Union Finance Minister Nirmala Sitharaman | File photo: PTI
The Securities and Exchange Board of India will set up Corporate Debt Market Development Fund (CDMDF) to provide liquidity to mutual funds and other participating institutional investors in the corporate bond market, Finance Minister Nirmala Sitharaman
As the financial sector evolves from a bank-dominated system to a market-oriented system, supporting financial markets has become an important aspect, Sitharaman said. “Hence a permanent arrangement of an SPV facility is considered for providing liquidity, so that they can act as the buyer of the last resort, during stress times, and to some extent even acting as a market maker during times of peace,” she said.
Mutual funds account for 60%-70% of trades in corporate bond market, commercial papers and certificate of deposits, thereby facilitating fundraising by issuers such as banks, corporates, NBFCs, and Housing Finance Corporations, Sitharaman said.
“Selling off, and selling by mutual funds, leads to a contagion effect, we saw recently how because of one of the mutual funds, having a genuine problem, had a very rattling effect in the market. So there is advantage in moving to bond market from bank finance-led model,” Sitharaman said.
The new fund will be set up as an alternative investment fund, and SEBI
is working on the operational details of this facility in consultation with the Department of Economic Affairs. The special SPV is proposed to be jointly set up with the contribution of mutual funds, and also other institutional investors. The majority ownership shall be with a subsidiary of a public sector mutual fund, she said.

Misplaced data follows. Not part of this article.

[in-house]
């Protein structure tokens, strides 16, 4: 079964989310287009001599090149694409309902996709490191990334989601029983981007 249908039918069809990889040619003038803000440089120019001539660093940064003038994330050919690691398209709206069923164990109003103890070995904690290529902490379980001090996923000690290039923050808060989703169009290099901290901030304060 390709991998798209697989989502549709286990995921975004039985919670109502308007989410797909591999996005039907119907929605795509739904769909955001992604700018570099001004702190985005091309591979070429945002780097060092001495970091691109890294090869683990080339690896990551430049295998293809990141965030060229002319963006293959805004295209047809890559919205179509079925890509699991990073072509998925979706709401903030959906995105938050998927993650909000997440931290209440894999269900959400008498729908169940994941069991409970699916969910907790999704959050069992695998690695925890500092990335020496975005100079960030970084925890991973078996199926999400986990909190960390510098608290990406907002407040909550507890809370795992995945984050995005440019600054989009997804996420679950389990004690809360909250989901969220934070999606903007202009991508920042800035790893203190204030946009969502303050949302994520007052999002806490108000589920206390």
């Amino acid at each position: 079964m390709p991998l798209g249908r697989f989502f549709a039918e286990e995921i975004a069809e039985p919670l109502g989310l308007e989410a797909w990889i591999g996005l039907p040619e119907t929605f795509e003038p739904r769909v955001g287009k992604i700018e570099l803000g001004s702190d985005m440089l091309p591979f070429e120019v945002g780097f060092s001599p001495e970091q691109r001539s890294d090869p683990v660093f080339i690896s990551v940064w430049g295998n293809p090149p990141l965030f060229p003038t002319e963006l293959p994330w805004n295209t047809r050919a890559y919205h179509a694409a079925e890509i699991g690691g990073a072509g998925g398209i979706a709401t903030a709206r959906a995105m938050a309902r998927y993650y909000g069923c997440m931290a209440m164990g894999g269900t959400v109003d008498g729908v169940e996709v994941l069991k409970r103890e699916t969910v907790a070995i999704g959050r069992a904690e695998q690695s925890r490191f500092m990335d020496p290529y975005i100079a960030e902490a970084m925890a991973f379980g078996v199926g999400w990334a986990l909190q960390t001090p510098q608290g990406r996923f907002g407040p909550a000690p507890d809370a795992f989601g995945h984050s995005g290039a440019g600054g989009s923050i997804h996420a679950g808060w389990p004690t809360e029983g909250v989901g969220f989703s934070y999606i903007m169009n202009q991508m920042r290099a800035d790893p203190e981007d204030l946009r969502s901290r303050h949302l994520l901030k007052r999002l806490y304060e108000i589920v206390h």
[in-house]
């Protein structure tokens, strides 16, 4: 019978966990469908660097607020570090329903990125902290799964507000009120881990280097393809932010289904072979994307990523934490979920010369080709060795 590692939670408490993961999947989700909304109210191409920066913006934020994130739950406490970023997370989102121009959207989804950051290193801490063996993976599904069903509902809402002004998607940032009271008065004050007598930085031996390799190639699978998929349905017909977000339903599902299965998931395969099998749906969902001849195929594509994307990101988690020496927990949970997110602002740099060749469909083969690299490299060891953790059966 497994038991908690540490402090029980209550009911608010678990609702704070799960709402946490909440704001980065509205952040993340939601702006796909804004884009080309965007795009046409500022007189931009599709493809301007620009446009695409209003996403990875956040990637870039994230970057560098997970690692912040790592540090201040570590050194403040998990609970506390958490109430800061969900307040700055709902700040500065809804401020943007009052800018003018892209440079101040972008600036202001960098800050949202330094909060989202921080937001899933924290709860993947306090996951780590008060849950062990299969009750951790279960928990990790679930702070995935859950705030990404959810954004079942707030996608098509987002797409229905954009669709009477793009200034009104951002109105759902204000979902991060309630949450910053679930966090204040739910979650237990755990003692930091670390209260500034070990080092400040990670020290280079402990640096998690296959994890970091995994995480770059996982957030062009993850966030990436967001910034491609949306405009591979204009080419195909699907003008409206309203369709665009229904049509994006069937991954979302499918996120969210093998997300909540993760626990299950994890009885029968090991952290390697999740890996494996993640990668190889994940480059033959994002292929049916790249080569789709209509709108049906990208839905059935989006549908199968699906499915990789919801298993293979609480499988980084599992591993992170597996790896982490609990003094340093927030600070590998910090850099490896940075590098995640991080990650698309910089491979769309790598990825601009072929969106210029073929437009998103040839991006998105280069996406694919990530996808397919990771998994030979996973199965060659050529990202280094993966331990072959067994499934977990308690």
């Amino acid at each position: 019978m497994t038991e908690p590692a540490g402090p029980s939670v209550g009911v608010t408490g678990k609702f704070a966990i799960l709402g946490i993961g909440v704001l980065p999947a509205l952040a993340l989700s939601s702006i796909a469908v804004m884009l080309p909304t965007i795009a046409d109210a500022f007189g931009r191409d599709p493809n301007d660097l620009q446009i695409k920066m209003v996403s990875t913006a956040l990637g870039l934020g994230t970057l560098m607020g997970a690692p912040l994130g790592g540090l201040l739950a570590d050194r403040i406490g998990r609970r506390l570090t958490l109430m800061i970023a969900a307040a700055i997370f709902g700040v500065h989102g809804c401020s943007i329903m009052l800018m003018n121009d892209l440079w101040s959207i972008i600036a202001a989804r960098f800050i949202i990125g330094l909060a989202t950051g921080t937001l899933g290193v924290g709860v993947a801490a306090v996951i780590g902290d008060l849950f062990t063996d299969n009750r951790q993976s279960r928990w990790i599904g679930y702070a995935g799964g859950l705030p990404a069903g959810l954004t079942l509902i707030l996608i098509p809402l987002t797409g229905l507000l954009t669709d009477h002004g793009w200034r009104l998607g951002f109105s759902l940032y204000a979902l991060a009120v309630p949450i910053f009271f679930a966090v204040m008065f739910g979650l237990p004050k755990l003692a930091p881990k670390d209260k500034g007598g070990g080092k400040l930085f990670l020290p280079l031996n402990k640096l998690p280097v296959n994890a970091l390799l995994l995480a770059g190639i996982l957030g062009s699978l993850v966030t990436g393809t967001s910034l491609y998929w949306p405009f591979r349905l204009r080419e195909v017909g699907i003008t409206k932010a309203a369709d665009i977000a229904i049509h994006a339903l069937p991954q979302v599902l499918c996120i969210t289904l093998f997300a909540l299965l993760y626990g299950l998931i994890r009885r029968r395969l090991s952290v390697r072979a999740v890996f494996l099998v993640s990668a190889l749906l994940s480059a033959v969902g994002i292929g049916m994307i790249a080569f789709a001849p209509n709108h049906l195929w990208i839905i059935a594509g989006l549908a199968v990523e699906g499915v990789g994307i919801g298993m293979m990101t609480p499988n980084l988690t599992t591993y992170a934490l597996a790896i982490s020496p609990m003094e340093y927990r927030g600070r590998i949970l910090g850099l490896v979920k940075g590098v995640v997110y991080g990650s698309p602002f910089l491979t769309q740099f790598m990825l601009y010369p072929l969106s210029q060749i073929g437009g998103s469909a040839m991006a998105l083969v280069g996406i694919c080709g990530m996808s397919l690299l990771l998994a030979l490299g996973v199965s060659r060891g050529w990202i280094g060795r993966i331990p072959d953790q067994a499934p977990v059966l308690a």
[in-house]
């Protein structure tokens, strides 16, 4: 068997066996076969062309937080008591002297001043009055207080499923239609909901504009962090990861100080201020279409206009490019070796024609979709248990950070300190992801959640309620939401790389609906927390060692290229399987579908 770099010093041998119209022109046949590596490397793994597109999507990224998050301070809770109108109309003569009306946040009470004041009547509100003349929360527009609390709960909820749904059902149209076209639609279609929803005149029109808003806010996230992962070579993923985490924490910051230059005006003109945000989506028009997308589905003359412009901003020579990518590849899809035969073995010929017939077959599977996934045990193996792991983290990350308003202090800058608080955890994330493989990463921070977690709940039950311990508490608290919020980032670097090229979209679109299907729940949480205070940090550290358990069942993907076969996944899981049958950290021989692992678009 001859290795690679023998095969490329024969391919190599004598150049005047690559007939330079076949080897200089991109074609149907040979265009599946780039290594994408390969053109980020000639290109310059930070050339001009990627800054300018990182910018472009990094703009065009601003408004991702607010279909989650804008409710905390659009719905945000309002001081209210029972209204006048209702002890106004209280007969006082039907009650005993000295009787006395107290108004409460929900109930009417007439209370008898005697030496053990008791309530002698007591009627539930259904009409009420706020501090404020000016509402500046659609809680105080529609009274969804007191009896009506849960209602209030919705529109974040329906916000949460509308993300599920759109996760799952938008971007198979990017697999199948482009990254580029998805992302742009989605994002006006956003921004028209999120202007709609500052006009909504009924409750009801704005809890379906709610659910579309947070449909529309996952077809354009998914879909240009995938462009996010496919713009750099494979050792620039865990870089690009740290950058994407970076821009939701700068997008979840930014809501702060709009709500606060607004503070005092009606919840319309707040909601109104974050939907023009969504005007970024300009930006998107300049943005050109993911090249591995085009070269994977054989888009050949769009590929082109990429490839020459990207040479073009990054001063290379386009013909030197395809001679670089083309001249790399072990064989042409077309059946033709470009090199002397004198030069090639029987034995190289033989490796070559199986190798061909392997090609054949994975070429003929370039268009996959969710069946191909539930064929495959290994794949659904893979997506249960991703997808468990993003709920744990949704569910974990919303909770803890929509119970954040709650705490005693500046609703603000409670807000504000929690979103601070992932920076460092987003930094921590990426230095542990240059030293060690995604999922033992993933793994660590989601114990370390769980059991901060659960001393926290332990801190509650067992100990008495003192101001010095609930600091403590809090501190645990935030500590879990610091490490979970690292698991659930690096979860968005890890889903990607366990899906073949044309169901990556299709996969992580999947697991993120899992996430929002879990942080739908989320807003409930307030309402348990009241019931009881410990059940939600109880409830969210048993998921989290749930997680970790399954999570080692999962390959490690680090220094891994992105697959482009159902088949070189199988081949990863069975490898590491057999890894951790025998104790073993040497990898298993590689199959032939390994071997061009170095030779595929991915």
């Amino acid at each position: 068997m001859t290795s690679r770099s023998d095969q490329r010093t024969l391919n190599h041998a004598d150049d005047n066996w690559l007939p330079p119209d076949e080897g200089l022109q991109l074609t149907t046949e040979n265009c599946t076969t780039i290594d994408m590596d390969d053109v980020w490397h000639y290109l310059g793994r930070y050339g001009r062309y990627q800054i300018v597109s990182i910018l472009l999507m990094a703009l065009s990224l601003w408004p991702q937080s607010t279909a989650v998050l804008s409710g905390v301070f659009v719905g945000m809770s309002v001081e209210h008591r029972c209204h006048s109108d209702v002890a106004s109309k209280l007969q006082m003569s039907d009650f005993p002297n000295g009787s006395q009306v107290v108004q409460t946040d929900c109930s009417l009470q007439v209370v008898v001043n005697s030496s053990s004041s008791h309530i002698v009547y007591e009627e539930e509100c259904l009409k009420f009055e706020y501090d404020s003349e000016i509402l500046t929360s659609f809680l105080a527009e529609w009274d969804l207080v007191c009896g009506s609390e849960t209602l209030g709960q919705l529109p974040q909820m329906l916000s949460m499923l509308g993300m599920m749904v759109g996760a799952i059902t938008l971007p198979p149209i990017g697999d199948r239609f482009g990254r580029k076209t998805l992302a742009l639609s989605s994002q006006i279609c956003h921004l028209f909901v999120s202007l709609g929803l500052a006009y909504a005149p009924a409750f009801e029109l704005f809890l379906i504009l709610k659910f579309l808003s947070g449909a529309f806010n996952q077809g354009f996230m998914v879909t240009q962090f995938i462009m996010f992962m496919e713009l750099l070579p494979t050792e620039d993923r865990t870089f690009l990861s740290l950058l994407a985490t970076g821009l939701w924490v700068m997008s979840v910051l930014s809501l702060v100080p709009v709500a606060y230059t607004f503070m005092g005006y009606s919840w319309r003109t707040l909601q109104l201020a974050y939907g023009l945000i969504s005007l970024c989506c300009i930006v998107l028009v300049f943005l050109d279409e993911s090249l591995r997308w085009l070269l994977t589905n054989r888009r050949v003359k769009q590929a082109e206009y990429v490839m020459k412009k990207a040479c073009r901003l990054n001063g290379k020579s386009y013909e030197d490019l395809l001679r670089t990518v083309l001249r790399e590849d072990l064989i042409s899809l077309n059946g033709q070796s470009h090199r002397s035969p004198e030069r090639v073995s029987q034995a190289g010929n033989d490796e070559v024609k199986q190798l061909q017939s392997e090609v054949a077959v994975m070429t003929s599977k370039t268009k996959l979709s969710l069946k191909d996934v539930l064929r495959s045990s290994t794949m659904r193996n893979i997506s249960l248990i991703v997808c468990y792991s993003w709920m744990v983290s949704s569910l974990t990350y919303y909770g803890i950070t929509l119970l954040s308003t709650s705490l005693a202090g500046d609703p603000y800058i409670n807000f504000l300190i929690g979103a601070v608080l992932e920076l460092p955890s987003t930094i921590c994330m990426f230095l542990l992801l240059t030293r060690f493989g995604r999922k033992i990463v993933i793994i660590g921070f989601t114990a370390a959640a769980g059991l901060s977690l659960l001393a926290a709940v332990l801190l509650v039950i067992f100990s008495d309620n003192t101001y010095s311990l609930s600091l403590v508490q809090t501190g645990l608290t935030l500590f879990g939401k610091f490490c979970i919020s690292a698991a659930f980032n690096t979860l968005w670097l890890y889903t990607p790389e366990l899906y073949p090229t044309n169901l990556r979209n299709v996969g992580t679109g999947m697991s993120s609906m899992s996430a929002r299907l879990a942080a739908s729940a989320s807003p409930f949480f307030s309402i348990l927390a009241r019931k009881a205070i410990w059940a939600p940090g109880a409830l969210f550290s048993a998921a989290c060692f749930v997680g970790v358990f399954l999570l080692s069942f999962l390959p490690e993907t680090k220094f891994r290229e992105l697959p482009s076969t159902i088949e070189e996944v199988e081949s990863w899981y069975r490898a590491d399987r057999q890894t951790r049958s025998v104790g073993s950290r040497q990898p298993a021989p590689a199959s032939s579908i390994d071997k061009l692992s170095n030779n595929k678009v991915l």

Sitharaman, in her Budget Speech, had said, “To instill confidence amongst the participants in the corporate bond market during times of stress and to generally enhance secondary market liquidity, it is proposed to create a permanent institutional framework. The proposed body would purchase investment grade debt securities both in stressed and normal times and help in the development of the bond market.”
The key mandate of the fund will be to trade in corporate debt with a focus on below AAA rated papers, Sitharaman said. However, those papers will have to be of investment grade during non-stress period, she added. The fund will also have the capability to buy and hold, single or a basket of, corporate debt securities from secondary market during times of systemic stress.
This would help in dealing with a late 2019-like situation when NBFCs faced liquidity issues, and were holding corporate debt papers below investment grade. “That experience has been teaching us a few things, which I'm glad the SEBI
is addressing in this form, so that they will have a given formulation to address such stress during stressful time, and during normal times,” she said.
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RBI’s line of credit to help DFI
Responding to questions from members of Rajya Sabha, Sithraman said the new Development Finance Institution will be able to access the line of credit from the Reserve Bank of India, which will help it in quickly meeting demands, particularly for creating social sector infrastructure. Sitharaman said the DFI will not just fund roads and bridges, but also projects in sectors such as transport, energy, water and sanitation communication, and social commercial infrastructure, among others.
The National Bank for Financing Infrastructure and Development Bill, 2021, that was passed by Rajya Sabha on Thursday, also provides an enabling provision to provide sovereign guarantee to bonds issued by the DFI, she said. The infrastructure lender will issue long dated securities which will in turn encourage domestic savings, she added.